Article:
As Marshall moved into his forties, he started getting roles as the solid man who can provide the leading lady with security but doesn't offer the excitement of the younger-looking leading man. In some cases, this meant losing the leading lady to a bigger star; in others it meant standing by understandingly as she almost strayed. He's a staid British lord whose marriage to Norma Shearer is threatened by playboy Robert Montgomery in MGM's Riptide and dealt with similar issues with Greta Garbo in The Painted Veil (both 1934). A trip to RKO meant taking a back seat to teen star Anne Shirley, who's out to get widowed father Marshall married, a sure ticket to disaster in Make Way for a Lady (1936).
In the '40s, Marshall started relaxing into character roles, though often in prestigious films. On the increasingly rare occasions that he received top billing, he was cast as established professionals or settled married men. In Hitchcock's Foreign Correspondent, he even had a grown daughter, Larraine Day, with leading man Joel McCrea carrying most of the action in that tale of international intrigue at the start of World War II. He returned to The Letter, remade by Warner Bros., but this time played the male lead, as Bette Davis's husband. With William Wyler directing, it would be one of his best performances. He reunited with Davis and Wyler a year later for The Little Foxes, the film adaptation of Lillian Hellman's hit play about corruption in a small Southern town. This time Teresa Wright played his daughter. For MGM's remake of Rachel Crothers' hit play When Ladies Meet (1941), he was fourth billed as the married publisher whose flirtation with novelist Joan Crawford forces his wife (Greer Garson) to spring into action.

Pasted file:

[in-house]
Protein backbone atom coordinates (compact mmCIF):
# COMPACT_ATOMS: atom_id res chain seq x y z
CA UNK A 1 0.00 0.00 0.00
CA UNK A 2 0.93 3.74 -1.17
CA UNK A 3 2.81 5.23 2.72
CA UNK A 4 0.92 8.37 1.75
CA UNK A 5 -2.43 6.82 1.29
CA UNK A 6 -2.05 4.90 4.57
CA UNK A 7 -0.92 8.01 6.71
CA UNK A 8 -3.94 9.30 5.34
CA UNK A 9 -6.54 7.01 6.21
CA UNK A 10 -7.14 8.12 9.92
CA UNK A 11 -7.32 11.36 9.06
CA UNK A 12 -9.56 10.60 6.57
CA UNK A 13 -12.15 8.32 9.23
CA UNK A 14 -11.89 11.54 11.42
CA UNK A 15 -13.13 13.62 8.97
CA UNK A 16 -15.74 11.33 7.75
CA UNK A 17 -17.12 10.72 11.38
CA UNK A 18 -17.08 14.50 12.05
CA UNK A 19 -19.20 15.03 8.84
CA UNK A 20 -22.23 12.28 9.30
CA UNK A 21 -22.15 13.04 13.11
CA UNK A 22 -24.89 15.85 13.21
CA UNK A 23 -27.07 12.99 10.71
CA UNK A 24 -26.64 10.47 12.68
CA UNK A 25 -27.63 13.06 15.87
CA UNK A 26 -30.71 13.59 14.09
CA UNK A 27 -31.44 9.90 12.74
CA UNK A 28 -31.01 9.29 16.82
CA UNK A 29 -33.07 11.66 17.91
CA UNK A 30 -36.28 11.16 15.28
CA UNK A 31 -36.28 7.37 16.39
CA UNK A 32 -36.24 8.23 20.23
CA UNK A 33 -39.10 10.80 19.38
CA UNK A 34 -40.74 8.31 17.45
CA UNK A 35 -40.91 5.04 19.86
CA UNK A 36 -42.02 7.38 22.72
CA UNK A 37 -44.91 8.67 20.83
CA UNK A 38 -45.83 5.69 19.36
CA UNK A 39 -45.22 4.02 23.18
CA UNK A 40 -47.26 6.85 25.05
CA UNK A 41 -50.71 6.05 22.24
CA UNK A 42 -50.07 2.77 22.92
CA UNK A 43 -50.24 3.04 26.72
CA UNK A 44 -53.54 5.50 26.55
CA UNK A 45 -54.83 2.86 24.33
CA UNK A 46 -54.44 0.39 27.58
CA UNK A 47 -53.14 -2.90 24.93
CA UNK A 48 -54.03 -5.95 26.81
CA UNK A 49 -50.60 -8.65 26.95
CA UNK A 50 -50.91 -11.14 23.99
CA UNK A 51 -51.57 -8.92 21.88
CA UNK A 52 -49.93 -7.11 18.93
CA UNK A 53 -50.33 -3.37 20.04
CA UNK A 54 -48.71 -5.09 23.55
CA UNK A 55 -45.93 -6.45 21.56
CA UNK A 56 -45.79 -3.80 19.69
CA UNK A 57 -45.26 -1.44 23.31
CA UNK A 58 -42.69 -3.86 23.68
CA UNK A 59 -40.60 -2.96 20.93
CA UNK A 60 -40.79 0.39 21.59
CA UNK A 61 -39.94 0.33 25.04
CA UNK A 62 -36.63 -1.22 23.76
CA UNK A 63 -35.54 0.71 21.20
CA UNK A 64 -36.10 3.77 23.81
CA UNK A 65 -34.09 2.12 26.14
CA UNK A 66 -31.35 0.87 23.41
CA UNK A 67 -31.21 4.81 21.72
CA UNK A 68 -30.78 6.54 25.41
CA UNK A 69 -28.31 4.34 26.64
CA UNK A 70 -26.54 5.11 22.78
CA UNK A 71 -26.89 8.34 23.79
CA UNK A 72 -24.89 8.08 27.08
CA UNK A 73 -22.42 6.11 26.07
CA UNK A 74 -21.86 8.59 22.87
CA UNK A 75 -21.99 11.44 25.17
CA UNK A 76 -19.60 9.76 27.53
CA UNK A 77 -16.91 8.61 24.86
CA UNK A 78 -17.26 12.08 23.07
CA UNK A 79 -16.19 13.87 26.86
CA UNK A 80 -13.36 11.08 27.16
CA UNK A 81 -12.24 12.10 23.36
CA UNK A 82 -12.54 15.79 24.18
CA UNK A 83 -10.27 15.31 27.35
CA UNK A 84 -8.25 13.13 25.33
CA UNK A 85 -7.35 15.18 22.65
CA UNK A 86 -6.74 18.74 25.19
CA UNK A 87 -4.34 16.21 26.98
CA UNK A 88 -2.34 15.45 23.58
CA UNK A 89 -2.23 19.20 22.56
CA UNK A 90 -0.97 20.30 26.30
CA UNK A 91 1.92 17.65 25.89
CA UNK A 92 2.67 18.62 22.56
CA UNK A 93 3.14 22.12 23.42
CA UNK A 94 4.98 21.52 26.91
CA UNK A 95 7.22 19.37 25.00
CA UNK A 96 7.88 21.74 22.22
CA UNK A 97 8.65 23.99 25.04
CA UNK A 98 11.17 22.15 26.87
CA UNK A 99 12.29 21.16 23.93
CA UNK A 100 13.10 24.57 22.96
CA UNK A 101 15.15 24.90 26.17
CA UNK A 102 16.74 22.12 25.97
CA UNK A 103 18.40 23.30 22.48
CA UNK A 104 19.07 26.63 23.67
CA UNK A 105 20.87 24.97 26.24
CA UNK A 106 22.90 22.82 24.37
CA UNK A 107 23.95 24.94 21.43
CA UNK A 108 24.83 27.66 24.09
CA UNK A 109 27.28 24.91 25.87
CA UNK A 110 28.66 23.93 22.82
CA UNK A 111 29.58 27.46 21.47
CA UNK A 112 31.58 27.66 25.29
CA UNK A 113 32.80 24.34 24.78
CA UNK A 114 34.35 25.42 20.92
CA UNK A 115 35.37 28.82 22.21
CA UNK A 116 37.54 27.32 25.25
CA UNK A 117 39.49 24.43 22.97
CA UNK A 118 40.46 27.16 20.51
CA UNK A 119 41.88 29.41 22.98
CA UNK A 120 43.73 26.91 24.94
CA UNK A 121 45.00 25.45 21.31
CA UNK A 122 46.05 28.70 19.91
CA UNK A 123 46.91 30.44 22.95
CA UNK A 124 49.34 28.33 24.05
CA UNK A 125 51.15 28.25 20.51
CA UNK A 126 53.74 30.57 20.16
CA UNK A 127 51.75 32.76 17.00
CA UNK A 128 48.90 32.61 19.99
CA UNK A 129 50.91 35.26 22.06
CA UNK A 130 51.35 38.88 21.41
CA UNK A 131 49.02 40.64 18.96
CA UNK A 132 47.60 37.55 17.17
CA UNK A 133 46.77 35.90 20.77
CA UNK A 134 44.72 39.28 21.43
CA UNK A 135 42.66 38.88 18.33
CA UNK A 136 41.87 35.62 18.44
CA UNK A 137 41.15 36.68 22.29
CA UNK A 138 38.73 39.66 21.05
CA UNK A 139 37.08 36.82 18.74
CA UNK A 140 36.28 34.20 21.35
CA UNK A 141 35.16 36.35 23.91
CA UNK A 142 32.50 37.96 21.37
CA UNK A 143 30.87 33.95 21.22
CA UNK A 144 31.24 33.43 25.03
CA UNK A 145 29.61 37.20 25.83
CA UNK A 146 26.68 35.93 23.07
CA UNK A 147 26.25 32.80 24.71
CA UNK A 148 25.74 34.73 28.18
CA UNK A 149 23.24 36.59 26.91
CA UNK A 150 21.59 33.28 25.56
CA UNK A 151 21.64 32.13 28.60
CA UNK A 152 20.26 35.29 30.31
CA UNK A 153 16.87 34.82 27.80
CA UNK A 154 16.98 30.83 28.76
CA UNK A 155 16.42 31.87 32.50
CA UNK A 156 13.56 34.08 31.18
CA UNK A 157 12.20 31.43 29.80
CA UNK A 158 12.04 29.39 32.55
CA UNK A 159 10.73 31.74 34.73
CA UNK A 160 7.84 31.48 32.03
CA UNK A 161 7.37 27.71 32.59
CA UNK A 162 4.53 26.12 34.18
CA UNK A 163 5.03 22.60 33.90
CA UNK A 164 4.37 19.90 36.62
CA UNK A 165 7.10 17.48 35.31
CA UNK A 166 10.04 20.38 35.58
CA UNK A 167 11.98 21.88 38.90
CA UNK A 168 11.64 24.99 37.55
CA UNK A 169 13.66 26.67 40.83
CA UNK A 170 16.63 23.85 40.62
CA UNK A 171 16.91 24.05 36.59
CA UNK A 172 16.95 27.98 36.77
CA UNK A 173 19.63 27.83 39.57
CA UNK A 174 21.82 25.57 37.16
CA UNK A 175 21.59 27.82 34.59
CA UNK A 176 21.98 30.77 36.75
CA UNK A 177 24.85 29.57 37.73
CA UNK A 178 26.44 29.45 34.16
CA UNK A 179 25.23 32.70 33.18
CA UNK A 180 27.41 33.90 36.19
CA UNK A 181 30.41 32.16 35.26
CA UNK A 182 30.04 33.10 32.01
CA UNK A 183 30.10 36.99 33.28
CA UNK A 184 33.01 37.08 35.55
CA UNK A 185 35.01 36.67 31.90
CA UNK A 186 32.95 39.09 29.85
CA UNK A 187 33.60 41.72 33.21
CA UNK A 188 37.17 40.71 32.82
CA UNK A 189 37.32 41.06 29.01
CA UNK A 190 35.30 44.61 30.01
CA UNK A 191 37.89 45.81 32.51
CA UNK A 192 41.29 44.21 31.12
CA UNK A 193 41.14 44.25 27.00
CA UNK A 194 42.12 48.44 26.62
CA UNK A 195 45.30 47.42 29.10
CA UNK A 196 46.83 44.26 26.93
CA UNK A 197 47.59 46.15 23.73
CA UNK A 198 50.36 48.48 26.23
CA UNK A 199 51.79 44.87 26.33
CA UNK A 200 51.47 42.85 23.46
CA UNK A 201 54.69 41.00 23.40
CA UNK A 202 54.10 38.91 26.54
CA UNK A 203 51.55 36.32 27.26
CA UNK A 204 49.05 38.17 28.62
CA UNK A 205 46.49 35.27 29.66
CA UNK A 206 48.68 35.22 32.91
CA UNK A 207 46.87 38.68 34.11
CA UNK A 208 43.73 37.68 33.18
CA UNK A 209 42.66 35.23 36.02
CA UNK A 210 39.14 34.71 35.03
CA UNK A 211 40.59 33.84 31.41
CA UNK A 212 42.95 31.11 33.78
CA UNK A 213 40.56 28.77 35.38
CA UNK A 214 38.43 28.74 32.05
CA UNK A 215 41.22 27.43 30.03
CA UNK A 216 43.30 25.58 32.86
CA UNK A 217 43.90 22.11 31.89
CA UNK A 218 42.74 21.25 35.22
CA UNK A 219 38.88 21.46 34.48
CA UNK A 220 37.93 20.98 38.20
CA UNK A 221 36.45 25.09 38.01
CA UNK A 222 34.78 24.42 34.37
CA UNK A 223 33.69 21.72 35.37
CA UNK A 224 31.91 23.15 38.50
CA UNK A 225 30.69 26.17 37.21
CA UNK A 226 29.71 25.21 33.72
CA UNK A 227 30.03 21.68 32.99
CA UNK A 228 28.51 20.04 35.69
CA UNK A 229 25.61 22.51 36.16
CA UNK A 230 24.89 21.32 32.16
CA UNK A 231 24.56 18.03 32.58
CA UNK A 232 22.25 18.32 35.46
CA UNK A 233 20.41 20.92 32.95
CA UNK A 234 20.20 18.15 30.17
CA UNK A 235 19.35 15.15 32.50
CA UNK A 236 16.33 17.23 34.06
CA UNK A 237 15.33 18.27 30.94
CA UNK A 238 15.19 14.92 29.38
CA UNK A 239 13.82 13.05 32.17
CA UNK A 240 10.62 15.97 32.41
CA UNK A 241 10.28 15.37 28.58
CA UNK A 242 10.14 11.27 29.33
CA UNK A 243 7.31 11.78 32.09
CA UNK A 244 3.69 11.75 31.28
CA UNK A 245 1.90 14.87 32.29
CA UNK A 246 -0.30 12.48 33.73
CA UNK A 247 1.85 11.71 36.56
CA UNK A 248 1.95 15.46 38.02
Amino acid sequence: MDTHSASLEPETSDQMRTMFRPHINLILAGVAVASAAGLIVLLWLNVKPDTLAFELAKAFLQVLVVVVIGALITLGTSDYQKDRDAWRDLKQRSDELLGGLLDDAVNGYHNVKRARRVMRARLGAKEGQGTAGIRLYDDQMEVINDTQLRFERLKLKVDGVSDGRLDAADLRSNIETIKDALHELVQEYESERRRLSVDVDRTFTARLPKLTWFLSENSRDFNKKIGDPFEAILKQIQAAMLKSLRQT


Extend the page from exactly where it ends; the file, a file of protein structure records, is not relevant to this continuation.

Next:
Perhaps Marshall's ideal casting in that decade was as writer Geoffrey Wolfe, a stand-in for original author W. Somerset Maugham, whose memories capture the adventures of rebellious painter George Sanders (in a character inspired by Gauguin) in The Moon and Sixpence. The film, which marked the directorial debut of screenwriter Albert Lewin, was hailed as one of Hollywood's most literate and sophisticated films, a status greatly aided by Marshall's intelligent reading of the narration.